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No 10 calls on social media firms to act after Caroline Flack death | Media- Tempemail – Blog – 10 minute

No 10 has called on social media companies to go further to remove unacceptable content from their platforms in the wake of the death of television presenter Caroline Flack.
Boris Johnson’s deputy official spokesman said Flack’s death was a “tragedy”, adding “our thoughts are with her family and friends at this very difficult time”.
Politicians have condemned press intrusion, calling for more regulation of both traditional and social media after the death of Flack, who is understood to have taken her own life on Saturday at her home in London. She had been charged with assaulting her partner and was due to stand trial in several weeks’ time.
Asked for the prime minister’s view on social media bullying and press intrusion in light of Flack’s death, he said: “The industry must continue their efforts to go further. We expect them to have robust processes in place removing content breaching their acceptable use policies.” His answer appeared to be referring to social media companies rather than the press.
The spokesman declined to comment on ITV’s decision to pull episodes of Love Island and said the decision to charge Flack – even though her partner did not support the prosecution – was a matter for the Crown Prosecution Service.
In the wake of Flack’s death, companion programme Love Island Aftersun – which was due to air on Monday at 10pm on ITV2 – was also cancelled.
The show, broadcast on a Monday night directly after Love Island, is hosted by Laura Whitmore, who spoke of her affection for Flack and called on listeners to “be kind” during her BBC radio 5 Live show on Sunday.
The cancellation of the programme, which is filmed live in front of a studio audience in the UK and features panel discussions and games, follows ITV’s decision to pull Saturday’s omnibus Love Island: Unseen Bits and Sunday’s episode of the main show.
The main show is currently set to go out on Monday night with a tribute to Flack as part of the episode.
Labour leadership contender Keir Starmer criticised mainstream outlets for “amplifying” damaging social media posts about Flack, and signalled he would take action to “diversify” the press if he won the race to succeed Jeremy Corbyn.
The former director of public prosecutions said the presenter’s death “shocked a lot of people”, adding: “It wasn’t just social media, it was the media amplifying what social media was doing. It was both strands. There is a human impact.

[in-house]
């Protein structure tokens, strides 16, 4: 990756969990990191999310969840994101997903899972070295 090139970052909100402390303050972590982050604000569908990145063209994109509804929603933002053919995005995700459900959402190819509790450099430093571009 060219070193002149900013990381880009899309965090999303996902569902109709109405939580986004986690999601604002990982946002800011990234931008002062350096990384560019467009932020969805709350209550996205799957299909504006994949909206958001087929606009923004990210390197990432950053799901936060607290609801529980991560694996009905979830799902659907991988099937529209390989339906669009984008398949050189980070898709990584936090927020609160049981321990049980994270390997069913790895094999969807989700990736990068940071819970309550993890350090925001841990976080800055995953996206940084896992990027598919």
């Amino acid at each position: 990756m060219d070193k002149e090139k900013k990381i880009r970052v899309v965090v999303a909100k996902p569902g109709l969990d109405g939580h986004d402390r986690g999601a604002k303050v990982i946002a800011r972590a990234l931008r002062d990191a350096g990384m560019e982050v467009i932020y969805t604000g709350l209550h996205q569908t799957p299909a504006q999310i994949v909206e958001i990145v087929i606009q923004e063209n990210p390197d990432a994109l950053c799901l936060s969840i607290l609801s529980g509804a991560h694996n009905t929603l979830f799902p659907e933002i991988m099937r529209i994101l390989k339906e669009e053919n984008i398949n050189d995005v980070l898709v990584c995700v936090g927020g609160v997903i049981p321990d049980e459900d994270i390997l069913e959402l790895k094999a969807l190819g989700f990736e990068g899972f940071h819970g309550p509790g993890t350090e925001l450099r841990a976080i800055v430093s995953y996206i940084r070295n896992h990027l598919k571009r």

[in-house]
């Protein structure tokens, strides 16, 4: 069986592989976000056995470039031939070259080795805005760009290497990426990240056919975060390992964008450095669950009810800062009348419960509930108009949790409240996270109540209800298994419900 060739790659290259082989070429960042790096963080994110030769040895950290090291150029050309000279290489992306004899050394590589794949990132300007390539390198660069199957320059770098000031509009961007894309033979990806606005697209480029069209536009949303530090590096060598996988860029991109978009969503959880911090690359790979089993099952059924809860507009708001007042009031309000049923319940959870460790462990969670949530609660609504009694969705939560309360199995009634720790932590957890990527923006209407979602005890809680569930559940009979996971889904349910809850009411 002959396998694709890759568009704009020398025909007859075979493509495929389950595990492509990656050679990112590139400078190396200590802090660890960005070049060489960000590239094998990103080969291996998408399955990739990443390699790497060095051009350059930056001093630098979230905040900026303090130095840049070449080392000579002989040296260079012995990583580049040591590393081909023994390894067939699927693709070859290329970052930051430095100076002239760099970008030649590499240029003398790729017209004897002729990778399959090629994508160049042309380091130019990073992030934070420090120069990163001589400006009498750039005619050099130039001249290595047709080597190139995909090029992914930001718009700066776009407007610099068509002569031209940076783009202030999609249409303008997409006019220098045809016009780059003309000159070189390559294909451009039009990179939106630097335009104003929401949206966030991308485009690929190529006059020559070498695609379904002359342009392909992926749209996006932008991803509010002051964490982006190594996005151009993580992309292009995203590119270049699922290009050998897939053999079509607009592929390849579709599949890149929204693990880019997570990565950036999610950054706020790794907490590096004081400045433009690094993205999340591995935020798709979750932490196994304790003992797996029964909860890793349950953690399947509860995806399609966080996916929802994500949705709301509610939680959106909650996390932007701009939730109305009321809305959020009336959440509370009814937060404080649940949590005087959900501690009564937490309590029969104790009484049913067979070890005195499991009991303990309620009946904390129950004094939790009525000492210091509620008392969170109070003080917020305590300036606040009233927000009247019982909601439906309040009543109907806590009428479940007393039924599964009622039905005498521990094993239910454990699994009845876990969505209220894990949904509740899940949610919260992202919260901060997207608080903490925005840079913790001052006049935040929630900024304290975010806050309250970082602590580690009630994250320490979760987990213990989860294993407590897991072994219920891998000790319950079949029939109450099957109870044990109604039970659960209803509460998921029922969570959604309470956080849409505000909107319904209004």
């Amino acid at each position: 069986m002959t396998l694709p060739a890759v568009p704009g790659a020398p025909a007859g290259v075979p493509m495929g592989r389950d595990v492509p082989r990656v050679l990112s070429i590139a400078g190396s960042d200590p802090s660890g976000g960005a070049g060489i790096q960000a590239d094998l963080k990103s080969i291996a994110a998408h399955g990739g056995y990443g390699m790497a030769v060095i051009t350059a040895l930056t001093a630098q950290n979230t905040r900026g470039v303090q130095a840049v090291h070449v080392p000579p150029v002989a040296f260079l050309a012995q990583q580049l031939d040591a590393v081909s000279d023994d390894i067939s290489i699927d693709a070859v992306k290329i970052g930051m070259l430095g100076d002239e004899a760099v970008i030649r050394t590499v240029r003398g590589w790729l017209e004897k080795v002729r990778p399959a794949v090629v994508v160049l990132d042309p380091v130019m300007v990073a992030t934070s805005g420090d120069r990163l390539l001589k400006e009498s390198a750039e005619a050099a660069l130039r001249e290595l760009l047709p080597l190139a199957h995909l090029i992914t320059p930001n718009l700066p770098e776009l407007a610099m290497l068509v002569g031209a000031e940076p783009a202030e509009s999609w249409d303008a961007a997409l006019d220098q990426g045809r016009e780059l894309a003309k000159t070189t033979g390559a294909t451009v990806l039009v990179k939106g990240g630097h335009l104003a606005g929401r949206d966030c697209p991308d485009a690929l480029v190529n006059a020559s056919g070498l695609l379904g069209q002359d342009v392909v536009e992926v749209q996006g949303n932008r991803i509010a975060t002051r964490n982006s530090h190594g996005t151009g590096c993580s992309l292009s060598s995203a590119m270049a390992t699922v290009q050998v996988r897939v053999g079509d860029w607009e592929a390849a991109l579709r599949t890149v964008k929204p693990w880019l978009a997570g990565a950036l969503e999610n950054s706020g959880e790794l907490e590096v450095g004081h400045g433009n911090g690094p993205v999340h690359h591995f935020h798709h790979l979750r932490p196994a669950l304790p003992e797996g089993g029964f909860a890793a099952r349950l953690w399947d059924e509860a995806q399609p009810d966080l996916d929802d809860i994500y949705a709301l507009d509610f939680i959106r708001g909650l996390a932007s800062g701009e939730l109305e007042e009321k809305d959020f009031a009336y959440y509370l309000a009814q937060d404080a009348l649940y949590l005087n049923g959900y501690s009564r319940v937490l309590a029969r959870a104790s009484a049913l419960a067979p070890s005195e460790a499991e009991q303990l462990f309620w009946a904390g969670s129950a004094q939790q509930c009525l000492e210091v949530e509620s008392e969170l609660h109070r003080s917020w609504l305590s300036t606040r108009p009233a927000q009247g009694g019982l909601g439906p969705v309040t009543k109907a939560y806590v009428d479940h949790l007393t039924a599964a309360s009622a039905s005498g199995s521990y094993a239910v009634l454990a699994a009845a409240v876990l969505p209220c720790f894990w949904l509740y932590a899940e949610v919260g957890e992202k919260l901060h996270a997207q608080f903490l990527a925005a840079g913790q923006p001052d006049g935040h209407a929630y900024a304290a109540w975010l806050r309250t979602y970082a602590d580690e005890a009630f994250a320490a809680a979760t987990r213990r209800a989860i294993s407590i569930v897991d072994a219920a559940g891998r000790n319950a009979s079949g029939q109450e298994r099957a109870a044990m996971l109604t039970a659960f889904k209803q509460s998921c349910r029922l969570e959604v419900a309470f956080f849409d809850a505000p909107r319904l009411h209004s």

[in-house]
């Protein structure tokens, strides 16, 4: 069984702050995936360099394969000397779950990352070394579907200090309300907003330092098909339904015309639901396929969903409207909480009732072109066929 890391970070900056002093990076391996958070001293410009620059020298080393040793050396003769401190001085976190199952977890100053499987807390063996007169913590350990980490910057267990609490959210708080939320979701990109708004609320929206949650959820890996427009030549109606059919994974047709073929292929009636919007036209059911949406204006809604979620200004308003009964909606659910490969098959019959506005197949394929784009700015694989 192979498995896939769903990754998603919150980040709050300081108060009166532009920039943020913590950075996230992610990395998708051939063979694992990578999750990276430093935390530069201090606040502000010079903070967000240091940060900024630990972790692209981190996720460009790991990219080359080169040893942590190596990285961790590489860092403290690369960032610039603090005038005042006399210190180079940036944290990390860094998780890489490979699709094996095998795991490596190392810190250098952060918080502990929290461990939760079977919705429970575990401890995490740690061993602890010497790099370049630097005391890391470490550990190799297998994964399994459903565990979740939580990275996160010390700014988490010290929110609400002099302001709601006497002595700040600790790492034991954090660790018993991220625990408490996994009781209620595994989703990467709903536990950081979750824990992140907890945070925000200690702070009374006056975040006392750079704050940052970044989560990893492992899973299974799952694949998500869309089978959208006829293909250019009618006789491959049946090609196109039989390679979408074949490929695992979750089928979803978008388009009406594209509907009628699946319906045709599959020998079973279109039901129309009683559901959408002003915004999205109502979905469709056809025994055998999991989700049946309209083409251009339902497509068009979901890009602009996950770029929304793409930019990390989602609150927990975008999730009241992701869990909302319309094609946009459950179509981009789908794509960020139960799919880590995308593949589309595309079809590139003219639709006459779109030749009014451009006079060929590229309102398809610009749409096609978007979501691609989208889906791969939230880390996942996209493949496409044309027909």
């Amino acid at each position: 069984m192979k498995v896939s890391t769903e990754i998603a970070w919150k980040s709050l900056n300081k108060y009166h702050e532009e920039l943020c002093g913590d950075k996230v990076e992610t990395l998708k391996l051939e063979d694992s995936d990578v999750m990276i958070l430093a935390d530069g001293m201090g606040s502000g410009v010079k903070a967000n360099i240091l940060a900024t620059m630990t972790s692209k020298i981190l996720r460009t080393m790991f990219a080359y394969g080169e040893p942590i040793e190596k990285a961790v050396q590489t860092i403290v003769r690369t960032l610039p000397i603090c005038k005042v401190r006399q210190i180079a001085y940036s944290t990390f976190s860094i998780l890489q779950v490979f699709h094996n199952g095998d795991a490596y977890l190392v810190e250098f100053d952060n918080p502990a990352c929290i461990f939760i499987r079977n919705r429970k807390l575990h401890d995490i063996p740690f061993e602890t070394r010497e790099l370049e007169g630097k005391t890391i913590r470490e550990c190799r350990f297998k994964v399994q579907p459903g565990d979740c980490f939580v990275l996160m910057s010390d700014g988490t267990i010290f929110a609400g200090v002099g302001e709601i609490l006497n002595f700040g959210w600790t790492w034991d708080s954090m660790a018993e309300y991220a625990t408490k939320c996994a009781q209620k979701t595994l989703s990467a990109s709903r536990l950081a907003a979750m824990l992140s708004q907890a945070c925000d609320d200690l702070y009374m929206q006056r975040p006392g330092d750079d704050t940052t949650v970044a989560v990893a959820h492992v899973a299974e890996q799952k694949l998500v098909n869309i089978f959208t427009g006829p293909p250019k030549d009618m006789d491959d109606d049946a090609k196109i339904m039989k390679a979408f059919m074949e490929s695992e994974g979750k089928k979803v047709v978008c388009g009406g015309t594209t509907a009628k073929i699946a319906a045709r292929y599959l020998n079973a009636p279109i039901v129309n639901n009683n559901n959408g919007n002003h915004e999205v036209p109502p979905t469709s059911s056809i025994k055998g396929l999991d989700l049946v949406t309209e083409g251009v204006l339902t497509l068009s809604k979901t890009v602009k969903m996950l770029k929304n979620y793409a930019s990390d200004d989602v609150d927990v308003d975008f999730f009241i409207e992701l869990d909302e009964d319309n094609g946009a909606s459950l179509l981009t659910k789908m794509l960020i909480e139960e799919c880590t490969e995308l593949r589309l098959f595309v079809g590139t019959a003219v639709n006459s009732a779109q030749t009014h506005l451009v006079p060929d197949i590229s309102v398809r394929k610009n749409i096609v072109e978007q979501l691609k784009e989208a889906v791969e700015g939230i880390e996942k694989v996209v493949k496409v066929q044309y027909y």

“The press more widely have to take responsibility as well. Not just for the hatred and abuse but for the vilification constantly of Labour MPs and Labour leaders. We have got to do something to diversify our press, to have a better media.”
Fellow leadership contender Lisa Nandy said social media companies could not be left to police themselves, suggesting the current situation was like the “wild west”.
“I worry about the approaches that say we allow the social media companies to regulate themselves,” she said. “In no other area of life would we allow private companies to police themselves. We ought to make sure the state has a system of regulation and support around that.”
The transport secretary, Grant Shapps, in a media round on Sunday on behalf of the government, referred to the results of the online harms white paper consultation, which looked at ways of better protecting children and vulnerable people.
Shapps said he did not know the full circumstances of the case but said the Crown Prosecution Service had a duty of care.
In the UK and Ireland, Samaritans can be contacted on 116 123 or email [email protected] or [email protected] In the US, the Tempemail Suicide Prevention Lifeline is 1-800-273-8255. In Australia, the crisis support service Lifeline is 13 11 14. Other international helplines can be found at www.befrienders.org.

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Reports of social media’s influence on voters are greatly exaggerated | John Naughton | Opinion- Tempemail – Blog – 10 minute

You know the joke: one dark night, a policeman comes on a drunk rootling around under a street lamp. When asked what he’s doing, the guy says that he’s looking for his car keys. “Is this where you dropped them?” asks the cop. “No,” comes the reply. “Well, then why look for them here?” “Because at least here I can see what I’m doing.”
This joke has often come to mind since 2016 when reading explanations – especially media explanations – of the Brexit vote and Trump’s election. The general tenor is that it was all down to social media, Facebook, Twitter and YouTube in particular.
This has always seemed implausible to me. While it would obviously be ridiculous to deny that social media played some role in these political upheavals, it would be foolish to assign it the critical role. Apart from anything else, putting social media centre stage ignores what had been happening to democratic electorates during decades of globalisation, neoliberal economic policy, rising inequality and austerity. But because the rise of Facebook et al was one of the biggest changes over the last two decades, the temptation to see them as the place to look for explanations seems to have been well-nigh irresistible.
Fortunately, it was resisted by researchers at the Reuters Institute for the Study of Journalism in Oxford when they set out to understand where UK voters got their news during the 2019 general election. They tracked the online news consumption of 1,711 people aged 18-65 across mobile and desktop devices throughout the campaign and also surveyed a subset of 752 panellists before and after the vote. What the researchers were seeking to understand was the relative importance for voters of offline and online news and their attitudes to the media and politics more widely.